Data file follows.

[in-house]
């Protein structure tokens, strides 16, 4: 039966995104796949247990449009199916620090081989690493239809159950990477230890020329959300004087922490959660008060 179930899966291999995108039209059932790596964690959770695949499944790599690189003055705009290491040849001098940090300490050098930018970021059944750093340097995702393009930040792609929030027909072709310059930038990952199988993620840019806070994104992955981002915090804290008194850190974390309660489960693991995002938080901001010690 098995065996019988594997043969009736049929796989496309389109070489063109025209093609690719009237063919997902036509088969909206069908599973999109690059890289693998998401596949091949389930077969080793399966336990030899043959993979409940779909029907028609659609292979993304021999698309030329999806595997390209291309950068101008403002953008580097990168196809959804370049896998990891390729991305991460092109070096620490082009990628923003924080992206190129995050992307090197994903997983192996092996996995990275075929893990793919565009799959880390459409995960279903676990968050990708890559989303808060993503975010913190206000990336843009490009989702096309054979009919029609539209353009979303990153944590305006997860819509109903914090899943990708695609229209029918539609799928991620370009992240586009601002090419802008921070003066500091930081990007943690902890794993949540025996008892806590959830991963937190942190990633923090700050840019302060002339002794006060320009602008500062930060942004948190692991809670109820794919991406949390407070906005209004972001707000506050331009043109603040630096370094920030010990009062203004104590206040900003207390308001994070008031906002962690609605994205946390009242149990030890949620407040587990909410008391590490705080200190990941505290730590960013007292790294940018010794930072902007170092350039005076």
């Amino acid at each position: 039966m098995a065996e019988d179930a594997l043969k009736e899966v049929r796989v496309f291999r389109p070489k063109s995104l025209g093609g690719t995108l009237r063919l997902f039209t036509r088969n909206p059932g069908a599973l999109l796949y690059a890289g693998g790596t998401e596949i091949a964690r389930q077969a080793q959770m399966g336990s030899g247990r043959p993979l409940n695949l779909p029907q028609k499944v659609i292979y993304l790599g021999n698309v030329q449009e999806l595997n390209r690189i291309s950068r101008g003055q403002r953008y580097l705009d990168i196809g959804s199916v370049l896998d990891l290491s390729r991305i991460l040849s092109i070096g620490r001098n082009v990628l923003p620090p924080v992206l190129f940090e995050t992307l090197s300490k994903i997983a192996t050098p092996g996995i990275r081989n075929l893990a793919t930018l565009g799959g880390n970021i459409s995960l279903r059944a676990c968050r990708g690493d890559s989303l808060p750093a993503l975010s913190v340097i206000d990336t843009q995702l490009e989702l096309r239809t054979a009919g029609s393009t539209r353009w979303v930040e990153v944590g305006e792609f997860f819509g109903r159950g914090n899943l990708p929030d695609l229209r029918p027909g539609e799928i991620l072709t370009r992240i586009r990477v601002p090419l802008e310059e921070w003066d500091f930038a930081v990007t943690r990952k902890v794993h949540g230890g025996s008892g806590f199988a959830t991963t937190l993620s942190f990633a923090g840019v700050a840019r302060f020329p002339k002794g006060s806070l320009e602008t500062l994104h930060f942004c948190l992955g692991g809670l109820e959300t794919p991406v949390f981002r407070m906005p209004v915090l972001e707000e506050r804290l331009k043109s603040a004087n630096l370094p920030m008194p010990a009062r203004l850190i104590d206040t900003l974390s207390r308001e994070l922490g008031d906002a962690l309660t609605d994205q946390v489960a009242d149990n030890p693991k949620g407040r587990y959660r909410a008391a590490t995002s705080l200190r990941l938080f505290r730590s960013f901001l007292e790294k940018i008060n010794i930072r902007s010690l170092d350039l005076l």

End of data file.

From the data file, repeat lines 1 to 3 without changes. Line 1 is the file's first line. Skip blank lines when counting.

[in-house]
């Protein structure tokens, strides 16, 4: 039966995104796949247990449009199916620090081989690493239809159950990477230890020329959300004087922490959660008060 179930899966291999995108039209059932790596964690959770695949499944790599690189003055705009290491040849001098940090300490050098930018970021059944750093340097995702393009930040792609929030027909072709310059930038990952199988993620840019806070994104992955981002915090804290008194850190974390309660489960693991995002938080901001010690 098995065996019988594997043969009736049929796989496309389109070489063109025209093609690719009237063919997902036509088969909206069908599973999109690059890289693998998401596949091949389930077969080793399966336990030899043959993979409940779909029907028609659609292979993304021999698309030329999806595997390209291309950068101008403002953008580097990168196809959804370049896998990891390729991305991460092109070096620490082009990628923003924080992206190129995050992307090197994903997983192996092996996995990275075929893990793919565009799959880390459409995960279903676990968050990708890559989303808060993503975010913190206000990336843009490009989702096309054979009919029609539209353009979303990153944590305006997860819509109903914090899943990708695609229209029918539609799928991620370009992240586009601002090419802008921070003066500091930081990007943690902890794993949540025996008892806590959830991963937190942190990633923090700050840019302060002339002794006060320009602008500062930060942004948190692991809670109820794919991406949390407070906005209004972001707000506050331009043109603040630096370094920030010990009062203004104590206040900003207390308001994070008031906002962690609605994205946390009242149990030890949620407040587990909410008391590490705080200190990941505290730590960013007292790294940018010794930072902007170092350039005076």
């Amino acid at each position: 039966m098995a065996e019988d179930a594997l043969k009736e899966v049929r796989v496309f291999r389109p070489k063109s995104l025209g093609g690719t995108l009237r063919l997902f039209t036509r088969n909206p059932g069908a599973l999109l796949y690059a890289g693998g790596t998401e596949i091949a964690r389930q077969a080793q959770m399966g336990s030899g247990r043959p993979l409940n695949l779909p029907q028609k499944v659609i292979y993304l790599g021999n698309v030329q449009e999806l595997n390209r690189i291309s950068r101008g003055q403002r953008y580097l705009d990168i196809g959804s199916v370049l896998d990891l290491s390729r991305i991460l040849s092109i070096g620490r001098n082009v990628l923003p620090p924080v992206l190129f940090e995050t992307l090197s300490k994903i997983a192996t050098p092996g996995i990275r081989n075929l893990a793919t930018l565009g799959g880390n970021i459409s995960l279903r059944a676990c968050r990708g690493d890559s989303l808060p750093a993503l975010s913190v340097i206000d990336t843009q995702l490009e989702l096309r239809t054979a009919g029609s393009t539209r353009w979303v930040e990153v944590g305006e792609f997860f819509g109903r159950g914090n899943l990708p929030d695609l229209r029918p027909g539609e799928i991620l072709t370009r992240i586009r990477v601002p090419l802008e310059e921070w003066d500091f930038a930081v990007t943690r990952k902890v794993h949540g230890g025996s008892g806590f199988a959830t991963t937190l993620s942190f990633a923090g840019v700050a840019r302060f020329p002339k002794g006060s806070l320009e602008t500062l994104h930060f942004c948190l992955g692991g809670l109820e959300t794919p991406v949390f981002r407070m906005p209004v915090l972001e707000e506050r804290l331009k043109s603040a004087n630096l370094p920030m008194p010990a009062r203004l850190i104590d206040t900003l974390s207390r308001e994070l922490g008031d906002a962690l309660t609605d994205q946390v489960a009242d149990n030890p693991k949620g407040r587990y959660r909410a008391a590490t995002s705080l200190r990941l938080f505290r730590s960013f901001l007292e790294k940018i008060n010794i930072r902007s010690l170092d350039l005076l």